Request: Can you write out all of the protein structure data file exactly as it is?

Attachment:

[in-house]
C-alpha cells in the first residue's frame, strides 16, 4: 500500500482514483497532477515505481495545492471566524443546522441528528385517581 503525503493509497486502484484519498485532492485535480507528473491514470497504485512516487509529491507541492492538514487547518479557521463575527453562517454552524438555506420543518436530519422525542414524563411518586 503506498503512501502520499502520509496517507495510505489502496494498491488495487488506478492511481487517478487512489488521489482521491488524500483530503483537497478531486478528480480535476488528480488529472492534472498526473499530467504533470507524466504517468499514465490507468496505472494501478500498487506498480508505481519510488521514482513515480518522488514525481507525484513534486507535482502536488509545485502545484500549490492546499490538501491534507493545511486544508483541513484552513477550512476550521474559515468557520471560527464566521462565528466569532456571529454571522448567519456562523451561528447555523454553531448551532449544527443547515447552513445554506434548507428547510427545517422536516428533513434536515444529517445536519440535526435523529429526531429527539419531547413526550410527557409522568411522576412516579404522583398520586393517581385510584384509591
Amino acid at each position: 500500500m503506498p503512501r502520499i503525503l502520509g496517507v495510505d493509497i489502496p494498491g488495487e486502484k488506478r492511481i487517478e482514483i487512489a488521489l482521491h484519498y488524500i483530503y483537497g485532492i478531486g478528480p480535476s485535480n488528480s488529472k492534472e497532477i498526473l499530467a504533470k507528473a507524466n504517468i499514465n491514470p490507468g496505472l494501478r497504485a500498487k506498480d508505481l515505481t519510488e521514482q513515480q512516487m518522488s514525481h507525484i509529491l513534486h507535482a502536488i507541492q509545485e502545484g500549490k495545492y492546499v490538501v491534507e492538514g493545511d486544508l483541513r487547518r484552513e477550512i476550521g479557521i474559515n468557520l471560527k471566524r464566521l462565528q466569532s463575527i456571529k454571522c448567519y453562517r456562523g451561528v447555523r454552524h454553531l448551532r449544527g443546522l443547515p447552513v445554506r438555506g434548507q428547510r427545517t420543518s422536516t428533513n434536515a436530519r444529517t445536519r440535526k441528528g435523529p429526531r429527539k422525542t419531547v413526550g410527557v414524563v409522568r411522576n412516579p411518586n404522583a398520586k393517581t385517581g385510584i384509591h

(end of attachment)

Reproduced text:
[in-house]
C-alpha cells in the first residue's frame, strides 16, 4: 500500500482514483497532477515505481495545492471566524443546522441528528385517581 503525503493509497486502484484519498485532492485535480507528473491514470497504485512516487509529491507541492492538514487547518479557521463575527453562517454552524438555506420543518436530519422525542414524563411518586 503506498503512501502520499502520509496517507495510505489502496494498491488495487488506478492511481487517478487512489488521489482521491488524500483530503483537497478531486478528480480535476488528480488529472492534472498526473499530467504533470507524466504517468499514465490507468496505472494501478500498487506498480508505481519510488521514482513515480518522488514525481507525484513534486507535482502536488509545485502545484500549490492546499490538501491534507493545511486544508483541513484552513477550512476550521474559515468557520471560527464566521462565528466569532456571529454571522448567519456562523451561528447555523454553531448551532449544527443547515447552513445554506434548507428547510427545517422536516428533513434536515444529517445536519440535526435523529429526531429527539419531547413526550410527557409522568411522576412516579404522583398520586393517581385510584384509591
Amino acid at each position: 500500500m503506498p503512501r502520499i503525503l502520509g496517507v495510505d493509497i489502496p494498491g488495487e486502484k488506478r492511481i487517478e482514483i487512489a488521489l482521491h484519498y488524500i483530503y483537497g485532492i478531486g478528480p480535476s485535480n488528480s488529472k492534472e497532477i498526473l499530467a504533470k507528473a507524466n504517468i499514465n491514470p490507468g496505472l494501478r497504485a500498487k506498480d508505481l515505481t519510488e521514482q513515480q512516487m518522488s514525481h507525484i509529491l513534486h507535482a502536488i507541492q509545485e502545484g500549490k495545492y492546499v490538501v491534507e492538514g493545511d486544508l483541513r487547518r484552513e477550512i476550521g479557521i474559515n468557520l471560527k471566524r464566521l462565528q466569532s463575527i456571529k454571522c448567519y453562517r456562523g451561528v447555523r454552524h454553531l448551532r449544527g443546522l443547515p447552513v445554506r438555506g434548507q428547510r427545517t420543518s422536516t428533513n434536515a436530519r444529517t445536519r440535526k441528528g435523529p429526531r429527539k422525542t419531547v413526550g410527557v414524563v409522568r411522576n412516579p411518586n404522583a398520586k393517581t385517581g385510584i384509591h